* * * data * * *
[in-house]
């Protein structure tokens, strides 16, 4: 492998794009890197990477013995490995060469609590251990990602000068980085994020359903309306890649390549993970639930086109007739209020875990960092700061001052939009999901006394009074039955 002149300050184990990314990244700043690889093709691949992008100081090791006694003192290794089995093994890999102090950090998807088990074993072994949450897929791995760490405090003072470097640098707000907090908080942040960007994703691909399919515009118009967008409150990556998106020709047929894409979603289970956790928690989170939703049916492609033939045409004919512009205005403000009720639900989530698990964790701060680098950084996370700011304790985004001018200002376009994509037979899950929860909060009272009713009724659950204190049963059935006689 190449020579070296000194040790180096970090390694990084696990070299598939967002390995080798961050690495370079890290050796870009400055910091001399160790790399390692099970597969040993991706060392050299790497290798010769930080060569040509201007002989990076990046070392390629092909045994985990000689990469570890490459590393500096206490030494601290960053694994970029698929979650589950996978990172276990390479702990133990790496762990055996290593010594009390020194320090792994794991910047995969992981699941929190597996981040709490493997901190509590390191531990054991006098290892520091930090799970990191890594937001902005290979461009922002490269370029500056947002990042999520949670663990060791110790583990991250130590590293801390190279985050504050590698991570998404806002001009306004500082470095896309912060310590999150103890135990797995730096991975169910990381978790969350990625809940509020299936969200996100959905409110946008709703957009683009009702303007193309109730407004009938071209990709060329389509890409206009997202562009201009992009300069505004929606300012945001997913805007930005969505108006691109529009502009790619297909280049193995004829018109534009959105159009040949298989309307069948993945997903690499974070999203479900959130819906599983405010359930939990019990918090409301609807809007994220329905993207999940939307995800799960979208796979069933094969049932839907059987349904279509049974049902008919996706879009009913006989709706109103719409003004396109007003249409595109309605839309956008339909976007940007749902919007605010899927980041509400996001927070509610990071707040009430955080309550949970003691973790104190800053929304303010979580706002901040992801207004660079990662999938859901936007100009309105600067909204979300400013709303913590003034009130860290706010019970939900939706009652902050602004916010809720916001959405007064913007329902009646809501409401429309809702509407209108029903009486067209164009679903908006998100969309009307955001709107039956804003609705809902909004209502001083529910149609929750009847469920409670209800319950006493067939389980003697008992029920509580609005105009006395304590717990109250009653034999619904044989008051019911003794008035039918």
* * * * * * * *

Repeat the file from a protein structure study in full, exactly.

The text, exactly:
[in-house]
């Protein structure tokens, strides 16, 4: 492998794009890197990477013995490995060469609590251990990602000068980085994020359903309306890649390549993970639930086109007739209020875990960092700061001052939009999901006394009074039955 002149300050184990990314990244700043690889093709691949992008100081090791006694003192290794089995093994890999102090950090998807088990074993072994949450897929791995760490405090003072470097640098707000907090908080942040960007994703691909399919515009118009967008409150990556998106020709047929894409979603289970956790928690989170939703049916492609033939045409004919512009205005403000009720639900989530698990964790701060680098950084996370700011304790985004001018200002376009994509037979899950929860909060009272009713009724659950204190049963059935006689 190449020579070296000194040790180096970090390694990084696990070299598939967002390995080798961050690495370079890290050796870009400055910091001399160790790399390692099970597969040993991706060392050299790497290798010769930080060569040509201007002989990076990046070392390629092909045994985990000689990469570890490459590393500096206490030494601290960053694994970029698929979650589950996978990172276990390479702990133990790496762990055996290593010594009390020194320090792994794991910047995969992981699941929190597996981040709490493997901190509590390191531990054991006098290892520091930090799970990191890594937001902005290979461009922002490269370029500056947002990042999520949670663990060791110790583990991250130590590293801390190279985050504050590698991570998404806002001009306004500082470095896309912060310590999150103890135990797995730096991975169910990381978790969350990625809940509020299936969200996100959905409110946008709703957009683009009702303007193309109730407004009938071209990709060329389509890409206009997202562009201009992009300069505004929606300012945001997913805007930005969505108006691109529009502009790619297909280049193995004829018109534009959105159009040949298989309307069948993945997903690499974070999203479900959130819906599983405010359930939990019990918090409301609807809007994220329905993207999940939307995800799960979208796979069933094969049932839907059987349904279509049974049902008919996706879009009913006989709706109103719409003004396109007003249409595109309605839309956008339909976007940007749902919007605010899927980041509400996001927070509610990071707040009430955080309550949970003691973790104190800053929304303010979580706002901040992801207004660079990662999938859901936007100009309105600067909204979300400013709303913590003034009130860290706010019970939900939706009652902050602004916010809720916001959405007064913007329902009646809501409401429309809702509407209108029903009486067209164009679903908006998100969309009307955001709107039956804003609705809902909004209502001083529910149609929750009847469920409670209800319950006493067939389980003697008992029920509580609005105009006395304590717990109250009653034999619904044989008051019911003794008035039918």